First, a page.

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dc.contributor.author Cronin, B. en
dc.date.accessioned 2014-07-01T20:01:18Z en
dc.date.available 2014-07-01T20:01:18Z en
dc.date.issued 2012 en
dc.identifier.citation Cronin B. (2012). The waxing and waning of a field: Reflections on information studies education. Information Research, 17(3), paper 529. http://hdl.handle.net/2022/18466 en
dc.identifier.uri http://hdl.handle.net/2022/18466
dc.description.abstract In this short paper, avowedly personal, partial and pointillist in nature, I (i) sketch the early days of (mainly Anglo-American) information studies and the field's gradual institutionalization, (ii) describe its maturation, as both an academic discipline and a domain of professional practice, and (iii) speculate on its future in the light of oft-expressed predictions of its imminent demise as an autonomous enterprise within the academy. I invoke import-export data to demonstrate the newfound outer-directedness of the field and the growing attractiveness of its research to cognate disciplines. However, I also argue that the permeability of contemporary information studies' boundaries may in fact be the cause of its eventual undoing: in short, epistemic promiscuity comes at a price. en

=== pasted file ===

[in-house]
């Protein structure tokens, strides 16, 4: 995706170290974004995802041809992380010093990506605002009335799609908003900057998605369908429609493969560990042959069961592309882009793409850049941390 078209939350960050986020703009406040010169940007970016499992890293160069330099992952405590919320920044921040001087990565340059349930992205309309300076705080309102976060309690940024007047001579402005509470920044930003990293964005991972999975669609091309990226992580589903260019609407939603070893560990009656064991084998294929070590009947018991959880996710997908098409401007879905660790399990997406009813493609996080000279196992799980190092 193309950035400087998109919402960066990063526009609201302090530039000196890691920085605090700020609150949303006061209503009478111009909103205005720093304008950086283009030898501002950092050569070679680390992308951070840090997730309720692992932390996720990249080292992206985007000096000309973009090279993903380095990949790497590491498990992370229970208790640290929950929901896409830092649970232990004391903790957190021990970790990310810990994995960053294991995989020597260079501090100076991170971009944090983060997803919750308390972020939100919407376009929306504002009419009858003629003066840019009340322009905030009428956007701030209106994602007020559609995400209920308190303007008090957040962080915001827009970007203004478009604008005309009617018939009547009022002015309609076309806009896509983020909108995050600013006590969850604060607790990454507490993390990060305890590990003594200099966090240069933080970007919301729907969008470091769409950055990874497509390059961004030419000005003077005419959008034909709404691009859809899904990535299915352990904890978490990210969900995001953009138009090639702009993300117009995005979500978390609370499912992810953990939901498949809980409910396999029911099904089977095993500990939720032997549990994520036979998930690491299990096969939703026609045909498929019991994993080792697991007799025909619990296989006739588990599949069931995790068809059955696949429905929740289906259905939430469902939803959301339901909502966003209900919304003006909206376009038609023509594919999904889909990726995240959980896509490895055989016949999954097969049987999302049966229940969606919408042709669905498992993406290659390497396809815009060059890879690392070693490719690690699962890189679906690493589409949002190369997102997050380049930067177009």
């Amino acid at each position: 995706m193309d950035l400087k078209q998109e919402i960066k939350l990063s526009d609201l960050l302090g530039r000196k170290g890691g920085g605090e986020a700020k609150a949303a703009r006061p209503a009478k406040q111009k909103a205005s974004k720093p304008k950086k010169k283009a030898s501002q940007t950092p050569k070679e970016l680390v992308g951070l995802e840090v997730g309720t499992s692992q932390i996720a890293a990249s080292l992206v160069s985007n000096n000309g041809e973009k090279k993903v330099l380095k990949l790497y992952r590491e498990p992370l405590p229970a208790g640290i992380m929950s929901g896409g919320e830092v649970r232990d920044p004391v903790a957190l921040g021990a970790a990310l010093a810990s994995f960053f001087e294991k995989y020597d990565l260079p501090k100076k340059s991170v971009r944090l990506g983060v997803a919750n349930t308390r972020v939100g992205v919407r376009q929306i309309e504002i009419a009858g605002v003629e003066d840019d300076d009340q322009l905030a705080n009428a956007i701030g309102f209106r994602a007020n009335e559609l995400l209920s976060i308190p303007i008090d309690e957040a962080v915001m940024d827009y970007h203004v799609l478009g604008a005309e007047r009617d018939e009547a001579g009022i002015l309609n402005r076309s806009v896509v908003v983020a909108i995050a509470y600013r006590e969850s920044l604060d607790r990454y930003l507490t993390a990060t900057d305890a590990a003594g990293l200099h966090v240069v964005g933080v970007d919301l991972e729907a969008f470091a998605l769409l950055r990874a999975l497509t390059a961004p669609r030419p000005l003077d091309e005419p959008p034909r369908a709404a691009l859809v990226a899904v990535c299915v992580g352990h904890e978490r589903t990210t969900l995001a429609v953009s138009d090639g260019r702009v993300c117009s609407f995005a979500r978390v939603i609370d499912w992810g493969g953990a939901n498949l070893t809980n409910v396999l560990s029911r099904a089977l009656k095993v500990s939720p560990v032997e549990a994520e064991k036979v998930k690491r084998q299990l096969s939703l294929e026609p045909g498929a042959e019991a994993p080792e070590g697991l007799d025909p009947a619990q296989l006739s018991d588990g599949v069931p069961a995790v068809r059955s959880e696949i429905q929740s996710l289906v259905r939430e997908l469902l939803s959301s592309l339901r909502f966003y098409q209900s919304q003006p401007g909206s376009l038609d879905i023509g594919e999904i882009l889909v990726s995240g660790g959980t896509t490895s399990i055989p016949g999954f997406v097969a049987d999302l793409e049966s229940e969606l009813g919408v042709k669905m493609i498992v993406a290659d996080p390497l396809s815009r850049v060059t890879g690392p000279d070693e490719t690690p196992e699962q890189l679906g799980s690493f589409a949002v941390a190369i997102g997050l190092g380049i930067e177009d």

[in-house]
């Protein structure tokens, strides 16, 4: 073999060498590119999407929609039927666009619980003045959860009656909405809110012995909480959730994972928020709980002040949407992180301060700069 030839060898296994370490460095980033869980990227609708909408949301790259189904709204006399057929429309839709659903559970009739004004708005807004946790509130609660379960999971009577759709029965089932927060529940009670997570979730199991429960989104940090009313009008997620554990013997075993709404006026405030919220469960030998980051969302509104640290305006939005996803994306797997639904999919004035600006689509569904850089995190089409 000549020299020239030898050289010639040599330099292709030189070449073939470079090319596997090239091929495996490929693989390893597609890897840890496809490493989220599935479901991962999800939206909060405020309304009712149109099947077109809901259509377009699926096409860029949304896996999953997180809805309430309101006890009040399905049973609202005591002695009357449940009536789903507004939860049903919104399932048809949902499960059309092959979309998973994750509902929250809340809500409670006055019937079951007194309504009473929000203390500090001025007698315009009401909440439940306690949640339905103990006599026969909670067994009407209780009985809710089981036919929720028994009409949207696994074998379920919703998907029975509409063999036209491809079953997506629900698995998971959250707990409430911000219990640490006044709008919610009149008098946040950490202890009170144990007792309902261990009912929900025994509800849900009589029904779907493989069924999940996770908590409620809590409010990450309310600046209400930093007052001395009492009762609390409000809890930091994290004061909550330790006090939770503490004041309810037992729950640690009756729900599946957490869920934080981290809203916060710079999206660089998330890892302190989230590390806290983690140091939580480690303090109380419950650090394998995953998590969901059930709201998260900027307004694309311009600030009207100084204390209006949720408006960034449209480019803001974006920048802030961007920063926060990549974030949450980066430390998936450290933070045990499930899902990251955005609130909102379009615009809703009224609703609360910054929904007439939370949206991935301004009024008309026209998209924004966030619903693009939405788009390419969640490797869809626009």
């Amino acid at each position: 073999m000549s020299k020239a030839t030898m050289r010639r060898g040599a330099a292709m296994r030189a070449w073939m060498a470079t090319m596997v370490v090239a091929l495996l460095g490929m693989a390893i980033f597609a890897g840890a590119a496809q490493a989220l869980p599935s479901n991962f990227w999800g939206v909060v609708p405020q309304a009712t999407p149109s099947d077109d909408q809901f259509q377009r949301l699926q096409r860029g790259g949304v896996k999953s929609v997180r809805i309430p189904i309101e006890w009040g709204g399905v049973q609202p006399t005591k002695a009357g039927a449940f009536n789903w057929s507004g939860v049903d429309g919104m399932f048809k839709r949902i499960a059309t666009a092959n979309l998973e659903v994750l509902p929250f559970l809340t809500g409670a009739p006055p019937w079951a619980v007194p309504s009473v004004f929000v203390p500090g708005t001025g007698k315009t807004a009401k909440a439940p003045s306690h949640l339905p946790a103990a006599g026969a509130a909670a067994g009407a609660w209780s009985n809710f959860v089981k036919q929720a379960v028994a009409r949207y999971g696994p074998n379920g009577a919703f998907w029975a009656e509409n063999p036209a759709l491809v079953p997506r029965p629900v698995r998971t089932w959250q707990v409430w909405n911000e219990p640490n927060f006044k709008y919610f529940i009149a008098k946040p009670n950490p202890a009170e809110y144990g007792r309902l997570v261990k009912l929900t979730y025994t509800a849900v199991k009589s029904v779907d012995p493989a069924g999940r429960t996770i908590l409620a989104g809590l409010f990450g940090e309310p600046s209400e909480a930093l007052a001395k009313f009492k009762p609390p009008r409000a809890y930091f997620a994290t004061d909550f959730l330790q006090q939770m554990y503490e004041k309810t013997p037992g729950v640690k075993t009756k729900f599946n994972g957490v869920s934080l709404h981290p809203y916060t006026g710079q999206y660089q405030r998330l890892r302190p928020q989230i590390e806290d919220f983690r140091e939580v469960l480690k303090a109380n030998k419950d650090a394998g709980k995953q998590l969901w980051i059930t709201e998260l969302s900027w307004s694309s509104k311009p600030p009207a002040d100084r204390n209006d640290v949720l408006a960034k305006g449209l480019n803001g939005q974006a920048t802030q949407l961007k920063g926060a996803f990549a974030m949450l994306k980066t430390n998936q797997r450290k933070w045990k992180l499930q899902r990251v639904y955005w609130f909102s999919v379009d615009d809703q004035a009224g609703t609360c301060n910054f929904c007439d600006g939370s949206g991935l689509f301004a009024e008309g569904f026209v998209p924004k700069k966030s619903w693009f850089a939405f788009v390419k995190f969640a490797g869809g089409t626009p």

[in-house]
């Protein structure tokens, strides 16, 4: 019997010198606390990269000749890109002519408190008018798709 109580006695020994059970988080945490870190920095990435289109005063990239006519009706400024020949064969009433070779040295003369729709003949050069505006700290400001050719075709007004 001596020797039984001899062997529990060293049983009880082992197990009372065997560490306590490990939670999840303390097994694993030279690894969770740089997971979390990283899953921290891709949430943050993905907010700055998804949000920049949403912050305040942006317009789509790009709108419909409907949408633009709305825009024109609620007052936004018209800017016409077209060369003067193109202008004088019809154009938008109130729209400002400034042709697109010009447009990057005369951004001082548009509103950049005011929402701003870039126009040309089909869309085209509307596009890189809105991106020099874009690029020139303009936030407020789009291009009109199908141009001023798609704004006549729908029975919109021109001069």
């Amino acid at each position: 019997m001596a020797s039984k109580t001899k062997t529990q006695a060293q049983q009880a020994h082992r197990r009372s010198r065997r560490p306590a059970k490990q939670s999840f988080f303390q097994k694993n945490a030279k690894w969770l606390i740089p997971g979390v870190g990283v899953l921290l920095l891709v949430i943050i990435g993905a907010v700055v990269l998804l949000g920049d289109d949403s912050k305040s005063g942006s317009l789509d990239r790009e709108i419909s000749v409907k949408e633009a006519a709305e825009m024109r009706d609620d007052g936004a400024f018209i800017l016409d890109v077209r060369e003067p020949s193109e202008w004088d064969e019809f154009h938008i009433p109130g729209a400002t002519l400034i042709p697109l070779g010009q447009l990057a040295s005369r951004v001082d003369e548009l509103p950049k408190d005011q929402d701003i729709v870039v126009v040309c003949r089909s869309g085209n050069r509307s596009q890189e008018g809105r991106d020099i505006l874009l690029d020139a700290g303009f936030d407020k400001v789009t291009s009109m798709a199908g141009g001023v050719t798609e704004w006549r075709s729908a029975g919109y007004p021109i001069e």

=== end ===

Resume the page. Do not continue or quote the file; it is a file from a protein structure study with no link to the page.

dc.language.iso en_US en
dc.publisher Professor T.D. Wilson en
dc.relation.isversionof http://www.informationr.net/ir/17-3/paper529.html en
dc.rights © The Author. This work is licensed under a Creative Commons Attribution-NonCommercial-NoDerivs 3.0 Unported License. en
dc.rights.uri http://creativecommons.org/licenses/by-nc-nd/3.0/ en
dc.title The waxing and waning of a field: Reflections on information studies education en
dc.type Article en


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